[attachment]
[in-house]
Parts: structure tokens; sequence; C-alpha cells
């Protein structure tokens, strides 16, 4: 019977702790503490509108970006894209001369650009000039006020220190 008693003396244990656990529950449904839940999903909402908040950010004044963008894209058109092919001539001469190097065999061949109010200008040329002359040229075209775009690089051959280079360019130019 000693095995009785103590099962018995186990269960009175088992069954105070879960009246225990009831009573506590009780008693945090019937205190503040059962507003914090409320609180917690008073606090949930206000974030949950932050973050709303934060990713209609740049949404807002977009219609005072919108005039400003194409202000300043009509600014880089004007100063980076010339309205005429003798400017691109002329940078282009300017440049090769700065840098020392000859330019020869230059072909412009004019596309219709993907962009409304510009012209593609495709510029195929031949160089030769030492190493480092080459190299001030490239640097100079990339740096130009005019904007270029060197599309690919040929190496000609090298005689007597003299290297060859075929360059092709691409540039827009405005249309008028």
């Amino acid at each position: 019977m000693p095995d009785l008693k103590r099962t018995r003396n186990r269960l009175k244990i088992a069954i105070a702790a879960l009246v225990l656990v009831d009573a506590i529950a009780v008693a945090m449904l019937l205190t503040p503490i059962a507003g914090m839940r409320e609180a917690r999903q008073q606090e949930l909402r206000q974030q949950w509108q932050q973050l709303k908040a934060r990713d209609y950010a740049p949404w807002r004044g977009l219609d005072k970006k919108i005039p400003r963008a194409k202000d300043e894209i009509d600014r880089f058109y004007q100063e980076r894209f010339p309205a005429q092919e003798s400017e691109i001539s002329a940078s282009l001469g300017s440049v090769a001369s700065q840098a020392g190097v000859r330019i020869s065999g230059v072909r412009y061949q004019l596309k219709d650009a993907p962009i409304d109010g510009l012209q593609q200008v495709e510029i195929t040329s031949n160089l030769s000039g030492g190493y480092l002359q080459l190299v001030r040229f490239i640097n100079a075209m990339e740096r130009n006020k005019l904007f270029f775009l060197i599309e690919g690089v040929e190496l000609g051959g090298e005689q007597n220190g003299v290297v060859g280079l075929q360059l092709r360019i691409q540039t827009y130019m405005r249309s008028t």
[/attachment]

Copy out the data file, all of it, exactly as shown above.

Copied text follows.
[in-house]
Parts: structure tokens; sequence; C-alpha cells
């Protein structure tokens, strides 16, 4: 019977702790503490509108970006894209001369650009000039006020220190 008693003396244990656990529950449904839940999903909402908040950010004044963008894209058109092919001539001469190097065999061949109010200008040329002359040229075209775009690089051959280079360019130019 000693095995009785103590099962018995186990269960009175088992069954105070879960009246225990009831009573506590009780008693945090019937205190503040059962507003914090409320609180917690008073606090949930206000974030949950932050973050709303934060990713209609740049949404807002977009219609005072919108005039400003194409202000300043009509600014880089004007100063980076010339309205005429003798400017691109002329940078282009300017440049090769700065840098020392000859330019020869230059072909412009004019596309219709993907962009409304510009012209593609495709510029195929031949160089030769030492190493480092080459190299001030490239640097100079990339740096130009005019904007270029060197599309690919040929190496000609090298005689007597003299290297060859075929360059092709691409540039827009405005249309008028």
């Amino acid at each position: 019977m000693p095995d009785l008693k103590r099962t018995r003396n186990r269960l009175k244990i088992a069954i105070a702790a879960l009246v225990l656990v009831d009573a506590i529950a009780v008693a945090m449904l019937l205190t503040p503490i059962a507003g914090m839940r409320e609180a917690r999903q008073q606090e949930l909402r206000q974030q949950w509108q932050q973050l709303k908040a934060r990713d209609y950010a740049p949404w807002r004044g977009l219609d005072k970006k919108i005039p400003r963008a194409k202000d300043e894209i009509d600014r880089f058109y004007q100063e980076r894209f010339p309205a005429q092919e003798s400017e691109i001539s002329a940078s282009l001469g300017s440049v090769a001369s700065q840098a020392g190097v000859r330019i020869s065999g230059v072909r412009y061949q004019l596309k219709d650009a993907p962009i409304d109010g510009l012209q593609q200008v495709e510029i195929t040329s031949n160089l030769s000039g030492g190493y480092l002359q080459l190299v001030r040229f490239i640097n100079a075209m990339e740096r130009n006020k005019l904007f270029f775009l060197i599309e690919g690089v040929e190496l000609g051959g090298e005689q007597n220190g003299v290297v060859g280079l075929q360059l092709r360019i691409q540039t827009y130019m405005r249309s008028t």